La dolce vita (with thanks to Pete and Kate)

Britain's first couple concluded their Italian tour last night, performing at the reopening of a club which epitomised the spirit of 1960s Rome
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The Babyshambles' tour of Italy, which finished in Rome last night, has been a coup de theatre. Pregnancy, impending marriage, and the final gig in a newly reopened Roman club which once hosted Pink Floyd, Genesis and Nirvana ­ the whole confection has been a publicist's wet dream.

The caprices of Pete Doherty's girlfriend Kate Moss, the world's most bankable bad girl, have kept the audiences guessing all the way down the Italian peninsula. In Milan and Florence she showed up, duetting with her fiance on "La Belle e la Bete" and a few other songs, closely watched by her bodyguards.

In Turin and Rimini she didn't. By yesterday she had plainly had enough: paparazzi snapped her back at home in London.

Doherty's performance at Rome's Piper club for the last night of the tour lived up ­ or rather down to ­ expectations.

He splattered his band with red wine, finished glugging it then smashed the bottle, hurled a can of beer into the crowd then, when they chucked something back, went after them with a mic stand and could have done somebody a serious injury.

Having finished the wine and made a good dent in a bottle of vodka, he brought the evening to a rousing climax by by manhandling the amplifiers, smashing the drum set to pieces with another mic stand then lying down as if out for the count among the debris. Stirring himself, he gave a deep bow and tossed the crowd his trademark trilby. Despite the disturbing violence, which provoked boos, "fantastico" seemed the general verdict.

The surprise for those who only know of Doherty because of his drug busts and generally moronic behaviour away from the stage was that, in between the childish mayhem, the band was tight and quite good. Doherty himself looked much healthier than on his last appearance here, though God knows why. The words of which he is so proud were entirely inaudible but the audience knew them by heart so it didn't matter.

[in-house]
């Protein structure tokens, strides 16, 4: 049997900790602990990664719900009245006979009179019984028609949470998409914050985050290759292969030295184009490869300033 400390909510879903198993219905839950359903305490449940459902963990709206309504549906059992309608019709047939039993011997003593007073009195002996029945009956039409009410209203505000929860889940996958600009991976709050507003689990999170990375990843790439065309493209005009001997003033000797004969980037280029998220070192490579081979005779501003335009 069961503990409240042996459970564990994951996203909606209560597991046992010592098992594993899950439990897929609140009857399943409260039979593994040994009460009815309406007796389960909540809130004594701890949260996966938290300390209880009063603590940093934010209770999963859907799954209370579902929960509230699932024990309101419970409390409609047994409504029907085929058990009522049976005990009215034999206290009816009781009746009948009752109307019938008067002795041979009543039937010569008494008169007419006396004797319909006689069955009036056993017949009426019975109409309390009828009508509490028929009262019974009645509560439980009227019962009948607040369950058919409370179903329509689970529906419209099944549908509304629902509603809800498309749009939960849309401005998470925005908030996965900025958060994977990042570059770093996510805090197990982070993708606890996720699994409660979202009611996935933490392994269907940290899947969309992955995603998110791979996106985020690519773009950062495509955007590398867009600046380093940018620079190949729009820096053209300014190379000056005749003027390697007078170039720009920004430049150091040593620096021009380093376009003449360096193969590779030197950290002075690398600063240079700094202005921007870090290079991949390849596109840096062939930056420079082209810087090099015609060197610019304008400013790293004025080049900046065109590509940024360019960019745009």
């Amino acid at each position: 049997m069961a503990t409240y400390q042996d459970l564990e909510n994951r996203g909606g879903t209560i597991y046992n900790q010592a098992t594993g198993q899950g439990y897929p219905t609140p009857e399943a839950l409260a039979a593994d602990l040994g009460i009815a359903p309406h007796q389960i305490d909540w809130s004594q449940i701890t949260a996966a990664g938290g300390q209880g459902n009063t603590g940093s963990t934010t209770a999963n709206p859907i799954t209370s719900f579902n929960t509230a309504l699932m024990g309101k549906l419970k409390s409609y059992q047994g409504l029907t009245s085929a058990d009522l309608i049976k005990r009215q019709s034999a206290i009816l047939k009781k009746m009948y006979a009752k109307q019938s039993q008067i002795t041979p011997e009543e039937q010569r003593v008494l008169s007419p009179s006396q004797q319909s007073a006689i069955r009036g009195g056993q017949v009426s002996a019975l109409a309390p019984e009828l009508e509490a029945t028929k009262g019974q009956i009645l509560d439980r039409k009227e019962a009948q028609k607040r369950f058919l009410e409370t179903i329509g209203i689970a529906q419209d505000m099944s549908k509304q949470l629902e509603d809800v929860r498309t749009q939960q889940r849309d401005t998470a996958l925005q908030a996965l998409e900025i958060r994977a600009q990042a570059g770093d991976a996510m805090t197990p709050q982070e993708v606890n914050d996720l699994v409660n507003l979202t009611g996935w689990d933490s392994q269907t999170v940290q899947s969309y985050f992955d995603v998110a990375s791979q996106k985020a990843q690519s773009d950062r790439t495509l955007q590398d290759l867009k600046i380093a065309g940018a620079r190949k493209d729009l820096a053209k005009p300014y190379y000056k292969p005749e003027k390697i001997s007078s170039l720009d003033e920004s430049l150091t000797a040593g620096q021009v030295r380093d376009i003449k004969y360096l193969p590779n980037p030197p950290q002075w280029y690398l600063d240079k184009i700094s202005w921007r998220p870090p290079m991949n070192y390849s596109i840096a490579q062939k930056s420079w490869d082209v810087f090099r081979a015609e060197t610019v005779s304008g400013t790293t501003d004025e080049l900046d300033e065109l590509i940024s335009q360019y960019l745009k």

The venue for the gig, the Piper Club, first opened in February 1965 in what had been intended to become a cinema, and succeeded in catching the tail end of Rome's "Dolce Vita" period and the first phase of the rock revolution that began in the same year.

Few places in the world other than King's Road, Chelsea, were as trendy as Rome in the years when Fellini was making his crazy late pictures, Pasolini was still a force to be reckoned with, and the huge soundsets of Cinecitta, the movie studios built by Mussolini in Rome's eastern suburbs, were filled with bronzed, sweating American hunks like Kirk Douglas and Charlton Heston, making Spartacus and Ben Hur.

Where is the cultural intersection of those thundering big-screen epics of the ancient world and the world of LSD and the flower people, phenomena which seem to have nothing at all in common except unconscious camp? For several years it was the swish cafes of Rome's Via del Veneto, the cheap and delicious trattorias of Trastevere - and the Piper club.

The closest British equivalents were probably the UFO club, where Pink Floyd started, or Middle Earth in Covent Garden. But of course rock music was and remains an exotic genre in Italy, so the then-hip bands like Procol Harum and Small Faces and Van der Graaf Generator who adorn the Piper's history alternate with other foreign acts who they would be unlikely to rub shoulders with at Soho's Marquee club - the likes of Sandie Shaw and Pet Clark - and then a host of obscure, mostly Italian rock bands one has never heard of, The New Trolls? Mal and the Primitives? Iskra and the Tombstones?

But let it not be forgotten that Pink Floyd played here, two nights, 18 and 19 April 1968, with their original and best line-up.